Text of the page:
I think they did though. Or maybe we just all forgot.

Maybe they're still out there??

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Recommended equipment: good boots, waterproofs, 2.5" OS map & compass and Wainwright Four (The Southern Fells). The light can be phenomenal in Spring, from the summit of Scafell one clear March day I could see England, Scotland, Wales, the Isle of Man and even Ireland in the distance. Striking scenery all the way if you ascend from Borrowdale. Enjoy!!

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Thanks for all the tips. We are pretty sensible and won't go beyond our abilities. We've got good cold weather gear which we will take with us along with plenty of food plus the survival gear. I'm fine with map reading, i don't use GPS. (much more fun with map and compass) it's just snow and ice that I'm not used too but obviously we'll check the conditions on the day and stick to low level walks and pub if need be :)

You sound like you'll be OK :)

Another couple of useful links

http://www.lakedistrict.gov.uk/weatherline/home/index.php

http://www.mwis.org.uk/

The first link gives daily summit conditions from Helvellyn, but there is a lot less snow / ice on Scafell Pike on most days.

You shouldn't really take an axe, and definitely not crampons, unless you know how to use then (ideally by taking a winter skills course).

In my experience most walkers who get into difficulties on snow and ice do so on descent - it's a lot easier / grippier going up than going down, something to remember if you do find yourself climbing above the snowline.

Have a great day.

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I havent climbed scarfell for years but I will warn you of one thing worth remembering especially on the way back down.

NEVER assume how deep snow is.

It can build up in areas between the rock and look like a snow a covered surface when there is nothing but a long fall and fresh air below it.

Throw a heavy rock into the snow to see if there is a bottom. If there is any doubt then find another route.

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I havent climbed scarfell for years but I will warn you of one thing worth remembering especially on the way back down.

NEVER assume how deep snow is.

It can build up in areas between the rock and look like a snow a covered surface when there is nothing but a long fall and fresh air below it.

Throw a heavy rock into the snow to see if there is a bottom. If there is any doubt then find another route.

Can't say I've ever heard that recommended before - what do you do if there are no heavy rocks around? Also, if you're crossing a snow field several km long, this would expend a lot of energy! And you might trigger an avalanche if you do this on steep ground.

It's important to keep a safe distance from crag edges though, to avoid falling through cornices, but these are not common on Scawfell Pike :rolleyes:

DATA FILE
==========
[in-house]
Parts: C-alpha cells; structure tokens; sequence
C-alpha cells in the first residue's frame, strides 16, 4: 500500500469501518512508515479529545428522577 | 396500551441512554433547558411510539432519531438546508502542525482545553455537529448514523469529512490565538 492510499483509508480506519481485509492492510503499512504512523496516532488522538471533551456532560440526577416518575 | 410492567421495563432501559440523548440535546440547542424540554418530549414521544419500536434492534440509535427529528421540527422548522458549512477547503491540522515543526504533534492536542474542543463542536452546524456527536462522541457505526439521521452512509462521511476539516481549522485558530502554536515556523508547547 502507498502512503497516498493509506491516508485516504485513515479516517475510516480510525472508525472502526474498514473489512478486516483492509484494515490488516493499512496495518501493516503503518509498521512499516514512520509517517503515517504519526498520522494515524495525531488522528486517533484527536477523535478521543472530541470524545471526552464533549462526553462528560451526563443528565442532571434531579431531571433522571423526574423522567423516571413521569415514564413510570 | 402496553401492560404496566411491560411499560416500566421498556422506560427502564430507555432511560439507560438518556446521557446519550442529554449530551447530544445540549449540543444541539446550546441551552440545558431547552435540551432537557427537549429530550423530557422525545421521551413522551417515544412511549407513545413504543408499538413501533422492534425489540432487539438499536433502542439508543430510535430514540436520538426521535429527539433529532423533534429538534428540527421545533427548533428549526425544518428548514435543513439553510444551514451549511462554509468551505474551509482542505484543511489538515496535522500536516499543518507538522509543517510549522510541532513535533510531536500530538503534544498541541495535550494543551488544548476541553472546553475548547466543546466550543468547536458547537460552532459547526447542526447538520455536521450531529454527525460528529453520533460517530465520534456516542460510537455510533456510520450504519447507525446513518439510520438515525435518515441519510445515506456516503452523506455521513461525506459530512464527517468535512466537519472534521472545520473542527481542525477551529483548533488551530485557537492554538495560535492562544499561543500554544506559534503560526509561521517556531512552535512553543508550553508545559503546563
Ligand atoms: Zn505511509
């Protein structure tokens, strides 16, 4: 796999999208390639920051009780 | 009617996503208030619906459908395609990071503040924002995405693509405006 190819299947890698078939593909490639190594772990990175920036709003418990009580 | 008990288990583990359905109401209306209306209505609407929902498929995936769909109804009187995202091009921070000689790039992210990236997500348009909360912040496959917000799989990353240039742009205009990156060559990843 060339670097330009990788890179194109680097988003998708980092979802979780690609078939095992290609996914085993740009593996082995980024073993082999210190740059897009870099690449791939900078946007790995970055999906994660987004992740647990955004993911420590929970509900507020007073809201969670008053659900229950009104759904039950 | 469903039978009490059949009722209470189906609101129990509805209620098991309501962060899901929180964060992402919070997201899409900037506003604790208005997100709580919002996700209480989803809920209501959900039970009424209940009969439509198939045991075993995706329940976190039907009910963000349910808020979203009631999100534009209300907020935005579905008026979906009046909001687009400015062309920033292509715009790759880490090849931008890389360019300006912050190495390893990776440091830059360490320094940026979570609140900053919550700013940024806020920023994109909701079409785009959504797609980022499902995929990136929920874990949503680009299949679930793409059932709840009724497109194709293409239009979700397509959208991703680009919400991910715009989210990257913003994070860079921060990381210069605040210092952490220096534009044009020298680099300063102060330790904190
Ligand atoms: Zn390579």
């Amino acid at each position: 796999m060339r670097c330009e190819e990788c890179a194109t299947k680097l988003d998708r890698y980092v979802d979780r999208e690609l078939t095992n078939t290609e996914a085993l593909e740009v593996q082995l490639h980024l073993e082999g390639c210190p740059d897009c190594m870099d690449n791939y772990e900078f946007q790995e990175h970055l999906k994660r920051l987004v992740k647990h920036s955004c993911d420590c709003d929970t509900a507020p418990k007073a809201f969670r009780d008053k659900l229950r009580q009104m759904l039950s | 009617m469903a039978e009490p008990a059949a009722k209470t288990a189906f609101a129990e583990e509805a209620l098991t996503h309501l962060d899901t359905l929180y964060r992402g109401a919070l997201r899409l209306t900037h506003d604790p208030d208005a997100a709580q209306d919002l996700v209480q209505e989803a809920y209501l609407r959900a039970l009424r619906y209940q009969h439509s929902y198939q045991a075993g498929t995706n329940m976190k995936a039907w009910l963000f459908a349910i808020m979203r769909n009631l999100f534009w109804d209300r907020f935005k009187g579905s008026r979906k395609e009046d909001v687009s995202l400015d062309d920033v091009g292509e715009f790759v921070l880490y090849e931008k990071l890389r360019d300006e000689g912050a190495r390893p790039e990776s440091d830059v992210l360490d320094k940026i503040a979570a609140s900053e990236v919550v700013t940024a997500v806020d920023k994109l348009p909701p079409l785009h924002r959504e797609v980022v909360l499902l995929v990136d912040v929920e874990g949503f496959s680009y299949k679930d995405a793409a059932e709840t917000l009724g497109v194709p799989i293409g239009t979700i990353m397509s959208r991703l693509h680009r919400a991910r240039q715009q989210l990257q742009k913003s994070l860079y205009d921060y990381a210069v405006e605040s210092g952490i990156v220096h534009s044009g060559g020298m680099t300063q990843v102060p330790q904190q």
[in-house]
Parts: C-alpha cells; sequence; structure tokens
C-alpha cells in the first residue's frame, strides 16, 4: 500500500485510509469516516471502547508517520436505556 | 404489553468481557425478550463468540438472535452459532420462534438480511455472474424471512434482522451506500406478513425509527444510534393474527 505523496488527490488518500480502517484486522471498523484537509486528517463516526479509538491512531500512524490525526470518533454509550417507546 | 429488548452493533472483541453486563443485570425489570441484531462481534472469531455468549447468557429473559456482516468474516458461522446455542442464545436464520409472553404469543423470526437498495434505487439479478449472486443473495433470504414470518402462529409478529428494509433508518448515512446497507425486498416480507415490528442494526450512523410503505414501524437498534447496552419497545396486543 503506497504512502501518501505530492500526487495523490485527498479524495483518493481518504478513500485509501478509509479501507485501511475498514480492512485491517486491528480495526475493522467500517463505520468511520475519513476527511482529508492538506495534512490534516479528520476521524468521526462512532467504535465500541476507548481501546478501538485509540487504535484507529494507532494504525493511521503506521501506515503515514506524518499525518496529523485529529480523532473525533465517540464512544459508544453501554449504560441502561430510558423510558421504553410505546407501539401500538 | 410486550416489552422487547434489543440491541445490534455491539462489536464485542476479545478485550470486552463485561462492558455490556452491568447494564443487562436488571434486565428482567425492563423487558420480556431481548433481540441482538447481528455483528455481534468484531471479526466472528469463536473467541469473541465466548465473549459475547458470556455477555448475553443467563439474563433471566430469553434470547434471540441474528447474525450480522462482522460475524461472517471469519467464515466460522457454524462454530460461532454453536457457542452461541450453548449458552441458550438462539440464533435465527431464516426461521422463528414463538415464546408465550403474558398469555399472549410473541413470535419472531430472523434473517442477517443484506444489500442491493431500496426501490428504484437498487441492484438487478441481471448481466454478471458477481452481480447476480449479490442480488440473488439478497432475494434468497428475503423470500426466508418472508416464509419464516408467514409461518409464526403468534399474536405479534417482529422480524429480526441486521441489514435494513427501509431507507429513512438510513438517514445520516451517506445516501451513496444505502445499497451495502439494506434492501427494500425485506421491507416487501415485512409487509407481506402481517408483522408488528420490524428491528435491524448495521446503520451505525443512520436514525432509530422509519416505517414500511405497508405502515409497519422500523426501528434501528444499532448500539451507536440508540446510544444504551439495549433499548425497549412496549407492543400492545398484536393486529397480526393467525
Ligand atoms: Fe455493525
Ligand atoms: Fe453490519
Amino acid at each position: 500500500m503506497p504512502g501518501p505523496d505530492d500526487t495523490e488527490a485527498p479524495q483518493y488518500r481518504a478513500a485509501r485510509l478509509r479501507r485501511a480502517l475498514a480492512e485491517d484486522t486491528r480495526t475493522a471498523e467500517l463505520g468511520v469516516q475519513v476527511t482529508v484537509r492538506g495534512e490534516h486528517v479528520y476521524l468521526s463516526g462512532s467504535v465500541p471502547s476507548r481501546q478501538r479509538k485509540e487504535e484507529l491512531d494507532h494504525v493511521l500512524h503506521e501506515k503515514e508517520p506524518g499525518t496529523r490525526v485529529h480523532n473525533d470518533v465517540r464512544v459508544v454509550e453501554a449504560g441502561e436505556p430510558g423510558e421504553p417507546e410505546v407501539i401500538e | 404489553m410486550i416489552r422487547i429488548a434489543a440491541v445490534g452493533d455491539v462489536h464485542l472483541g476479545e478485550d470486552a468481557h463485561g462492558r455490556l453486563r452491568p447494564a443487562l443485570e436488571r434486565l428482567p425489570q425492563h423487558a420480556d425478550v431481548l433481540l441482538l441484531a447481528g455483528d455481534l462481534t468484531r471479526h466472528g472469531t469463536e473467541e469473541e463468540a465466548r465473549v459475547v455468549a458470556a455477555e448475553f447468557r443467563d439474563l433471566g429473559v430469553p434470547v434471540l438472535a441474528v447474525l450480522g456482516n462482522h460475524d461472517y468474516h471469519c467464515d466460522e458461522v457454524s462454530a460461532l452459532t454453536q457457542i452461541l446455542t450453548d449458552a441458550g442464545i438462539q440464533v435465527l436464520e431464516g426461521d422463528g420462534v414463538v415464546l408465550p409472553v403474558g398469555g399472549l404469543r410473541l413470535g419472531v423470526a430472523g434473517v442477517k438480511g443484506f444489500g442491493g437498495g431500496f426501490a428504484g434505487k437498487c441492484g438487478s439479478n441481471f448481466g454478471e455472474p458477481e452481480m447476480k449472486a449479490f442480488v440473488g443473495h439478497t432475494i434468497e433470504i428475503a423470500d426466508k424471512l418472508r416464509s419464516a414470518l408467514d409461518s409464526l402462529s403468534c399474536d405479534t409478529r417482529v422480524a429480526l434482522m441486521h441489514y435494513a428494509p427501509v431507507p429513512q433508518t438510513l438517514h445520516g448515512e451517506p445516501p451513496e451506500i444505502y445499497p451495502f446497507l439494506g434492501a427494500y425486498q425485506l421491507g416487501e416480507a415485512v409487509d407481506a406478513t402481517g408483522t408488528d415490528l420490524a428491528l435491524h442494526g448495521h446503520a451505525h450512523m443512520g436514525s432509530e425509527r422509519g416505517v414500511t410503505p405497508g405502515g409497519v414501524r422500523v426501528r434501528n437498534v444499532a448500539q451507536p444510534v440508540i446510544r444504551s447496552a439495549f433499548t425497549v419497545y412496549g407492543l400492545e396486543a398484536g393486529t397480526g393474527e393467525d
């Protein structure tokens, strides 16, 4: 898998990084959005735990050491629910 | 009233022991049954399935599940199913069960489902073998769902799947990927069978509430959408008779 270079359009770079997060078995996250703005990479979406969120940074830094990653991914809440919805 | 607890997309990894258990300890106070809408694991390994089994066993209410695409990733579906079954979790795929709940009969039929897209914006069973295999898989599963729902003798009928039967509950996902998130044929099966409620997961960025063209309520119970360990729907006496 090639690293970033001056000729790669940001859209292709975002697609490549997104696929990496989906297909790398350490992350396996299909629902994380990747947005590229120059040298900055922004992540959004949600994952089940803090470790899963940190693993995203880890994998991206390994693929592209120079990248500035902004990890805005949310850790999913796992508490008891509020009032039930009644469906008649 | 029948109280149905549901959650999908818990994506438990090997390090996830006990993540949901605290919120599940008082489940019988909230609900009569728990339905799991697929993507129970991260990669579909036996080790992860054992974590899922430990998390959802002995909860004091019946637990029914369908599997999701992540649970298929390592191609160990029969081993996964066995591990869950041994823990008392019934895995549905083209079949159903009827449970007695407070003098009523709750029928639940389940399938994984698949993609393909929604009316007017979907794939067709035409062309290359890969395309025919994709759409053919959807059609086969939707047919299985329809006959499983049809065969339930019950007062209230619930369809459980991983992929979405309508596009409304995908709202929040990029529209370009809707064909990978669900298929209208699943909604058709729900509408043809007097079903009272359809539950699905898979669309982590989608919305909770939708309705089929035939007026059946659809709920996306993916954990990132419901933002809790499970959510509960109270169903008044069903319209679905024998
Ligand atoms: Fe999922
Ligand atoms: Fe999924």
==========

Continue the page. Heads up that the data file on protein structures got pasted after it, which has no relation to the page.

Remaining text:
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Can't say I've ever heard that recommended before - what do you do if there are no heavy rocks around? Also, if you're crossing a snow field several km long, this would expend a lot of energy! And you might trigger an avalanche if you do this on steep ground.

I didnt do a good job of describing what I meant as I couldnt really think of the right words or way to describe it.

What I was talking about is when coming down. On one descent I was following what seemed like a natural path down scarfell, in what was basically a rivene or a 'v' shape in the mountain. I came to a point that was a step of about 4 foot down onto snow which then carried on down at a lesser gradient than I had been travelling at. There were high rock outcrops on either side of the ravine/snow.

Maybe gully would be a better word? travelling down a gully to a point where it widens between high outcrops and the gradient of the snow levels out so that you cant see past it any path below.

The snow had either been getting blown against the rock at the time it was falling or whatever but had got into the natural shelter in the rock, stuck and built up to look like solid ground. There was infact nothing but a very long drop below it. Scarfell was the first time that I had seen that, I have also seen in chamonix when climbing.

Not a common thing by any means but worth sticking in the back of your mind. Had I not heard about it from a very experienced climber and filed it away then I may have become a statistic years ago.

edit - to have another go with better words

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Anyway, the chances of their being lots of snow on Scafell Pike in March are probably fairly low, so I would plan on there not being any and if it turns out there is find something else to do that day if you're not up for it. As someone said earlier, strong wind and rain are the type of bad weather you're most likely to have to deal with, and it's always a possibility even on a day that starts out very nice.

Where are you starting from and where are you planning on going? If it's Borrowdale then up by the Corridor Route, down via Esk Hause is a very good walk, even though it's been spoiled by those road-building footpath "repair" fell-vandalising morons (like nearly every decent path in the Lakes).

If you're planning on getting over to Scafell as well (and that's a lot to do in one day, if coming from Borrowdale) be warned that last I heard various parts of Lords Rake have been disintegrating and it's pretty unstable.